Collections on Collections

Happy Music Monday Ya’ll.  I hope everyone is having an enjoyable Monday and slowly recovering from this weekends debauchery. Well, to all of my friends out there who are alive, thriving, and feeling particularly vitalized today, I have a freshly pressed Music Monday for you. A perfectly ripe record, hot off the vine, a fresh egg cooked sunny side up on a bed of crispy hash browns…  i’m talking about our special guest, the one and only Soccer Mommy.  And I don’t mean your mom with the 2003 mini van.  You know, the one you used to roll up to elementary school in with the sticker collection in the back seat and the lost lollipops stuck in the hole where the seat belt was permanently lost. No, I’m talking about Soccer Mommy, a local Tennessee artist who just recently released an album entitled “Collections.”

Collections is a project focused on the artists experience feeling the lacerations of love and vulnerability. Cringe… Ouch, I know. It is a simplistic album, with mellow acoustics and sincere yet deep lyrics. Soccer Mommy paints a relatable story of the heart aches of delving into a relationship and walks us through her experience of the good, the bad, and the ugly. We hear it all, and I mean it’s fairly enjoyable.  BUT I’ll leave that up to your discretion. As of now, let us get down to it and dissect some songs.

Allison:

This track primarily focuses on emotional restraint and hesitation. This is a great opener for the album because it starts off showing the beginning of the artist’s journey down the path of love and opening up.  Allison expresses “Don’t throw in your sword” Well the artist is clearly reluctant to fall and wants to hold on for as long as she can. Giving up your independence can be daunting, hence the symbolism of the sword. Well, resisting and being strong can only last so long…unfortunately your heart gives out whether you sometimes plan on it or not.  So in this case, the heart has given out and well…. I mean produced a fairly nice album. But in the midst of this track, we see the vulnerability start to unfold and the artist becomes open to her experience but also open to the listeners. Great first track.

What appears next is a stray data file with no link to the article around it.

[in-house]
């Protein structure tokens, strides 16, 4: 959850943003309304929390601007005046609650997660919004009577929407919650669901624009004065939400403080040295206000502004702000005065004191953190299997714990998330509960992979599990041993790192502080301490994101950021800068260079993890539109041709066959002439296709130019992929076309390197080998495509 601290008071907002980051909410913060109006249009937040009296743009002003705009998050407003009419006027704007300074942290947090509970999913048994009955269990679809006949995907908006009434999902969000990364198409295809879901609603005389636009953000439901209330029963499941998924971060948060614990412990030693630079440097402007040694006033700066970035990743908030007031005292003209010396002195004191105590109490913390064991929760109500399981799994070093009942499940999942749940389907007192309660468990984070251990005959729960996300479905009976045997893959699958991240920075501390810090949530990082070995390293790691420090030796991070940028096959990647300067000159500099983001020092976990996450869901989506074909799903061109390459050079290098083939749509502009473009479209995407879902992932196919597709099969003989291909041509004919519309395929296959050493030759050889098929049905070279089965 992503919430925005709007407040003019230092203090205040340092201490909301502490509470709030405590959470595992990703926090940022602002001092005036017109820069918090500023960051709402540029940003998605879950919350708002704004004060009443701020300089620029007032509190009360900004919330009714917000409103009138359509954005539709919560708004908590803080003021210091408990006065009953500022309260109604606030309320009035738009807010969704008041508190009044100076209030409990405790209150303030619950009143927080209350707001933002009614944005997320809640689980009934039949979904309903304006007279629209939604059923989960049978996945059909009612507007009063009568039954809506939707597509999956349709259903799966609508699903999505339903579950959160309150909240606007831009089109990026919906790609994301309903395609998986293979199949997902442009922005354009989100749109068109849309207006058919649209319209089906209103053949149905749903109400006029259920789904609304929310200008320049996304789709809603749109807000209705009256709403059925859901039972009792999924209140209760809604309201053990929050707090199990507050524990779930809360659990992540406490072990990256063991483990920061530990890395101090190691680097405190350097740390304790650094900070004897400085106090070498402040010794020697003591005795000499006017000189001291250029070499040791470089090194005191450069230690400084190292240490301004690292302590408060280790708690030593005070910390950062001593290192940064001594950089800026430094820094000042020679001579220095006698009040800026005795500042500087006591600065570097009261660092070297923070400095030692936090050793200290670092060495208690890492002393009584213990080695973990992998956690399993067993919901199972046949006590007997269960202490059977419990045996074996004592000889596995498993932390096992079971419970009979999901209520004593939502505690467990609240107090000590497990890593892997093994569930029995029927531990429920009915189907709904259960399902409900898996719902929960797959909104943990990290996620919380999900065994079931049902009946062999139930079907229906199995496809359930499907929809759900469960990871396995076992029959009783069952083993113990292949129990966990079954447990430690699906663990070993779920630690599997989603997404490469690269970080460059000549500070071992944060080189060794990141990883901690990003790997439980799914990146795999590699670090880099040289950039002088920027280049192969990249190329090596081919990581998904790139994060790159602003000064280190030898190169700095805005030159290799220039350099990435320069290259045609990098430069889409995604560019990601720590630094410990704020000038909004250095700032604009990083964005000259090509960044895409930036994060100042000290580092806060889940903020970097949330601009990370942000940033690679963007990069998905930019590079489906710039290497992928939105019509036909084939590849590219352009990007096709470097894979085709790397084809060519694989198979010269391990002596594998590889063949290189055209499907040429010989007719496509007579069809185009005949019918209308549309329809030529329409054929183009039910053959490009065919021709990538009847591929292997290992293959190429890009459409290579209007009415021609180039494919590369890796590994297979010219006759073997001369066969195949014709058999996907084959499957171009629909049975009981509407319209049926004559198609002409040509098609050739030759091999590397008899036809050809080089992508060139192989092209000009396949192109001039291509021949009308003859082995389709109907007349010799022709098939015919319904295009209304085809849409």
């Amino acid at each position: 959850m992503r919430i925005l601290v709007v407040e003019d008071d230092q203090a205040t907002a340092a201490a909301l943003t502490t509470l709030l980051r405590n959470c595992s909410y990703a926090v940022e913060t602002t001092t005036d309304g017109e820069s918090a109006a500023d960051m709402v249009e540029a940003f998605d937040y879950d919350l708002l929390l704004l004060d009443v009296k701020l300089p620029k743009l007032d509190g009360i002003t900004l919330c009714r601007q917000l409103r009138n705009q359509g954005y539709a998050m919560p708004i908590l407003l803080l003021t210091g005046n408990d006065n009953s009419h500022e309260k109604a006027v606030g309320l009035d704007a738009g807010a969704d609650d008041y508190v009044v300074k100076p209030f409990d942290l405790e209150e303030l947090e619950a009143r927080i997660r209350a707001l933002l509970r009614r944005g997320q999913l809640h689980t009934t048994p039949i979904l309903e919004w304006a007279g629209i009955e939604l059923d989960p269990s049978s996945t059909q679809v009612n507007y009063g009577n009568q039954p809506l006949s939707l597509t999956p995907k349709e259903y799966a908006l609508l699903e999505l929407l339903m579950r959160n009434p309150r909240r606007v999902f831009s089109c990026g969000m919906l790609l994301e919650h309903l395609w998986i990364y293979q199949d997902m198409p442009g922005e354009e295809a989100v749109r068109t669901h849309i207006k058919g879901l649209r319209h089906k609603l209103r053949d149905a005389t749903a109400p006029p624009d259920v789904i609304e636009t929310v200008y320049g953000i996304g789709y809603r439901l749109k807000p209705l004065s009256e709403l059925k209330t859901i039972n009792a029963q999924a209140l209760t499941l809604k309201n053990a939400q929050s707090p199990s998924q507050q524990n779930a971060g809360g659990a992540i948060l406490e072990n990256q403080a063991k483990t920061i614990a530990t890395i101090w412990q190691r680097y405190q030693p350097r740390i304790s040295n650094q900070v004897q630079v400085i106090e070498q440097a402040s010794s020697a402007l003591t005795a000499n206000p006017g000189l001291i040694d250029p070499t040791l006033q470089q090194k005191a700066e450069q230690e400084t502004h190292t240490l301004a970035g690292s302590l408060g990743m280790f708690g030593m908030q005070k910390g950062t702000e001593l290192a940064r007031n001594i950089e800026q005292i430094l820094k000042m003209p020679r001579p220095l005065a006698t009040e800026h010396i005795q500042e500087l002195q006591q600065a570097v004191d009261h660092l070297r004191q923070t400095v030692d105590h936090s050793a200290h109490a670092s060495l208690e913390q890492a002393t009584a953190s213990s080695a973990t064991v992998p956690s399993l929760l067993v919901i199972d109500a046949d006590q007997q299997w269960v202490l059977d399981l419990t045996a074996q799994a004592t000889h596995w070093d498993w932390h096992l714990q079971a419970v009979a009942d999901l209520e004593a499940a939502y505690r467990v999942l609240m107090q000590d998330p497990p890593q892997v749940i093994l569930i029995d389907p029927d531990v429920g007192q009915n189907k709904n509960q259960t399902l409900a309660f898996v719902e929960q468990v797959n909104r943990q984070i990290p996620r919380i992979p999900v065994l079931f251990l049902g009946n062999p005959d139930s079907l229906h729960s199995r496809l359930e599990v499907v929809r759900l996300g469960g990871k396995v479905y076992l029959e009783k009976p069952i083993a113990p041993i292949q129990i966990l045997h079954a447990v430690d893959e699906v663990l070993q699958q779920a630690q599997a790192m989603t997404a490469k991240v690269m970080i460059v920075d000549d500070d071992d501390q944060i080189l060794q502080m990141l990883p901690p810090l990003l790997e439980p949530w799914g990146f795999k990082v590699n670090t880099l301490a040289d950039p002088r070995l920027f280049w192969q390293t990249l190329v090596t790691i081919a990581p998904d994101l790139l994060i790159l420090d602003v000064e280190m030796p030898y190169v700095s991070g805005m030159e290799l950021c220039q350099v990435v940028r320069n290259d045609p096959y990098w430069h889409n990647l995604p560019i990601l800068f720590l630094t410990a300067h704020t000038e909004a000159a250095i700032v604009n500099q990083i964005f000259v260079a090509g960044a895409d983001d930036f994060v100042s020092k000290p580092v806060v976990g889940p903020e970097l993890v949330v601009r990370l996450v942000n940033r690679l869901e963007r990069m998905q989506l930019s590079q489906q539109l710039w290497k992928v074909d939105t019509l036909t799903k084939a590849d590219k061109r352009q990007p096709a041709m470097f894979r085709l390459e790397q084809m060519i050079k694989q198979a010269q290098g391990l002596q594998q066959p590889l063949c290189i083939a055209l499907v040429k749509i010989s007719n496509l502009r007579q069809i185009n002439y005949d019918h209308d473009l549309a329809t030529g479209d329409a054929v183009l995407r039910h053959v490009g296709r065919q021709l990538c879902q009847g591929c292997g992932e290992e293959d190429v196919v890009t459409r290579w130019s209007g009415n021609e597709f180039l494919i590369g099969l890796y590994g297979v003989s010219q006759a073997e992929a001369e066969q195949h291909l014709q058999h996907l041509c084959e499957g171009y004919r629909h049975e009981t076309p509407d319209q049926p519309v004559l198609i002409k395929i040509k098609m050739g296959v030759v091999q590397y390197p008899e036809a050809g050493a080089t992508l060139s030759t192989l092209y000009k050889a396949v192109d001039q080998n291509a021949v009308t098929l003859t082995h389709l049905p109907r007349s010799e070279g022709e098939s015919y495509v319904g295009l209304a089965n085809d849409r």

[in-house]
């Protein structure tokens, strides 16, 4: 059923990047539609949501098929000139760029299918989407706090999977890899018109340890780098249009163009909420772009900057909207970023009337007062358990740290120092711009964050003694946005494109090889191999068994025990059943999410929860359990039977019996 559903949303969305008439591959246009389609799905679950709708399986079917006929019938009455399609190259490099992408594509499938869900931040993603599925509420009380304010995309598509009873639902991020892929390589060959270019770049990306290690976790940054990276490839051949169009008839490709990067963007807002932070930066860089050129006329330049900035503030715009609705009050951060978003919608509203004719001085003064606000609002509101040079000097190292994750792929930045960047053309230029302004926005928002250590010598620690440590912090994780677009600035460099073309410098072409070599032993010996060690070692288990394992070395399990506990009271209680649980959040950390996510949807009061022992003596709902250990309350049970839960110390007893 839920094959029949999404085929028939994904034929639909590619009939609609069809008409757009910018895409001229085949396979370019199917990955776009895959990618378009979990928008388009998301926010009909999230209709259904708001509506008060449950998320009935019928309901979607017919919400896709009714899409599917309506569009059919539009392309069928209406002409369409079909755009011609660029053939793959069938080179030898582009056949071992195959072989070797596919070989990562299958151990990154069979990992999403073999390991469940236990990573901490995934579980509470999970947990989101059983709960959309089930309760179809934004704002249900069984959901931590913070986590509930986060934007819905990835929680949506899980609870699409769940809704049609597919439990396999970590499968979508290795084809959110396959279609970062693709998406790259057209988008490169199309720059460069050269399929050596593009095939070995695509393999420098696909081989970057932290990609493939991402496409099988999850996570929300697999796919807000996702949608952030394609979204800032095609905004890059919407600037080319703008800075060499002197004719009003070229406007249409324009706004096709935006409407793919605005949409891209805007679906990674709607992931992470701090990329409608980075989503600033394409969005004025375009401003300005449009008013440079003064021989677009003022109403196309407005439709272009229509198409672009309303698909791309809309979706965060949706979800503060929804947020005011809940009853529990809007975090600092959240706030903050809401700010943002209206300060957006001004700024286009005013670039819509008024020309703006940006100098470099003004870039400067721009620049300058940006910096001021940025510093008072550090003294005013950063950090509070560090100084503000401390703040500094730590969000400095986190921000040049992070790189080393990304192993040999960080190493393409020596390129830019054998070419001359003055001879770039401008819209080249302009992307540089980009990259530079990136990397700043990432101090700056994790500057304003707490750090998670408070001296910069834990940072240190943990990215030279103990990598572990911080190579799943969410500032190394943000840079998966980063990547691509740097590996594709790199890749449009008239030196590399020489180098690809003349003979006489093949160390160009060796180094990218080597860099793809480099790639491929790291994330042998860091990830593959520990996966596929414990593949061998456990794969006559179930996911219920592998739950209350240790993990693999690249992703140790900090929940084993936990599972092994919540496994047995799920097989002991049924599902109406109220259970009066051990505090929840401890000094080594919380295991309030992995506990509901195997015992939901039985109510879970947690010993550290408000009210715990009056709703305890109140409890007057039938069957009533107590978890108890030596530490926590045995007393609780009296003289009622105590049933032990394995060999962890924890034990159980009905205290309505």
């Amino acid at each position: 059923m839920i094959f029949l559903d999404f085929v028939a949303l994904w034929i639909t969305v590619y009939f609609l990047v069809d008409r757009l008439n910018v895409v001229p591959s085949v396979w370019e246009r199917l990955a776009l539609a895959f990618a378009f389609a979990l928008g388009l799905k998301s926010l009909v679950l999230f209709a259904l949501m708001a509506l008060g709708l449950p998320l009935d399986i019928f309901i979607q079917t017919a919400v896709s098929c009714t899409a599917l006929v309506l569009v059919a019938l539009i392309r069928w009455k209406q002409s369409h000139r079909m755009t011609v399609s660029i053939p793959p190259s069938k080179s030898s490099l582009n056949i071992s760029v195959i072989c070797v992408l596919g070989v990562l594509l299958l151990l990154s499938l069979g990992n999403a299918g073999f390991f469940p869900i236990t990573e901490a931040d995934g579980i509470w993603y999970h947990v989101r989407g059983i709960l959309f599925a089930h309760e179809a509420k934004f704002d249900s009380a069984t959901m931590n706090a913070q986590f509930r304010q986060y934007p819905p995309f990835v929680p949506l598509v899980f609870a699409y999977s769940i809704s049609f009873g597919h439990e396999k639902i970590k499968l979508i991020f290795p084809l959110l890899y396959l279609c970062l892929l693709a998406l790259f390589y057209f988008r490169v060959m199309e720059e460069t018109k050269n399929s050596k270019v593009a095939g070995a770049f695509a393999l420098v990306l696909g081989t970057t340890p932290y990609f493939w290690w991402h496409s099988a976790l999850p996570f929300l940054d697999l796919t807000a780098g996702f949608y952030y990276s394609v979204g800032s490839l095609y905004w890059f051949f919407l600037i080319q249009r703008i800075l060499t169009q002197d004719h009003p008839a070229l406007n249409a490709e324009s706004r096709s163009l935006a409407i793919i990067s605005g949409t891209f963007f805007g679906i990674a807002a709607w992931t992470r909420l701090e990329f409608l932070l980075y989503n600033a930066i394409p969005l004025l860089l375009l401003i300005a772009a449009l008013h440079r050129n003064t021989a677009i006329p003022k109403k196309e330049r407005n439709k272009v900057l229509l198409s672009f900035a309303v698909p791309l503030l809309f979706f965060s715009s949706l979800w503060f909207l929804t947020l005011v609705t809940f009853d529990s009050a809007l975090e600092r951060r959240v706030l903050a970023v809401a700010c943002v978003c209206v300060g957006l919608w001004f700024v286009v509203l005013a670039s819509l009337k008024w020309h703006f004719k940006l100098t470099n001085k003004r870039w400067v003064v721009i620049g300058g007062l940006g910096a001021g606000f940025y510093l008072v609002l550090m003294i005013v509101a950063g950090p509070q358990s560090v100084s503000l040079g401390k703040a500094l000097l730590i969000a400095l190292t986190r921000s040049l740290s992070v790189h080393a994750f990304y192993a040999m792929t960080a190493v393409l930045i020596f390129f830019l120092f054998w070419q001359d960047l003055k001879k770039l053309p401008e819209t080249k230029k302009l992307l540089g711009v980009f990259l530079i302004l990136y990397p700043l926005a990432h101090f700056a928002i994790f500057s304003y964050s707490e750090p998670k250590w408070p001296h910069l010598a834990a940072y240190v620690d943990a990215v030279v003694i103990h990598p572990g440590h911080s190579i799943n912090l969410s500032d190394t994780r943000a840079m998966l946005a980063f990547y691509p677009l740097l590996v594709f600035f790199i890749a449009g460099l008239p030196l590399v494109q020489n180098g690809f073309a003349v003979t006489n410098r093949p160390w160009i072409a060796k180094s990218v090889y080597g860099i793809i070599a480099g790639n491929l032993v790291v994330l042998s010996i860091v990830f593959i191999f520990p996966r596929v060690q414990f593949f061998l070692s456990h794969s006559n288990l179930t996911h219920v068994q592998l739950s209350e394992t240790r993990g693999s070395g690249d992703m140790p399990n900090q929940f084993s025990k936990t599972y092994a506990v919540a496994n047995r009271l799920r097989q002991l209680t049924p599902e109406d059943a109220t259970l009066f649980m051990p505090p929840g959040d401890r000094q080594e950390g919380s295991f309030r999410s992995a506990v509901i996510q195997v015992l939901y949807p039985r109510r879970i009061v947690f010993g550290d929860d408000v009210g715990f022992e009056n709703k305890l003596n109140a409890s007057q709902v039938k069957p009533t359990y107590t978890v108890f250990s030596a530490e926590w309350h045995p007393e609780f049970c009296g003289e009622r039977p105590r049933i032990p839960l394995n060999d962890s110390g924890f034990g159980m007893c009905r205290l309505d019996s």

Death By Chocolate

This track expresses the pitfalls of wanting so badly to impress the one you are falling for that you sometimes lose site of yourself. “Wish I was as cool as you.” This expresses how we all want the object of our affection to like us and think we are cooler than we really are…and we often get carried away with is this facade.  All the games and the tricks can eventually lead us astray from who we are and who we really want to be loved for.  This seems contradictory but we do it all the time. At this time, the album starts to shift into a dark mode.  Then the track Worn Out shortly follows.

Worn Out:

Piggy backing off of Death By Chocolate, this track shows how our artist is essentially drained and worn out from her experience wearing a mask, “I want to feel like I’ve been admired, you’ve only taught me how to be out worn” The artist wants to be loved for who she is, but instead she is faced with being loved for the mask, and evidentially gets exhausted.  Sad yet again, this is one of those realities we face in our daily lives with friends, loved ones, roommates etc. We. Get. Tiered. of the mask. We are sometimes even left lonelier than ever when the point was to try and authentically be close with someone, right? Also, “You don’t love me now. And you don’t know how” shows a sad truth of what we have all felt with a significant other at some point in a relationship. If you can’t love yourself, how can you love another?

All in all, the album is light with many deeper points of love and the reality we face with intimacy and vulnerability.  I would have to say overall, keeping it real is the best way to avoid any of these issues but then again, you can’t win all the time. So thank you for joining me this music Monday! Stay tuned for another post coming up soon. I’ve got a new age band I’m reporting on that played at a rad venue in the city.

 

With Bacon,

Maddie

 

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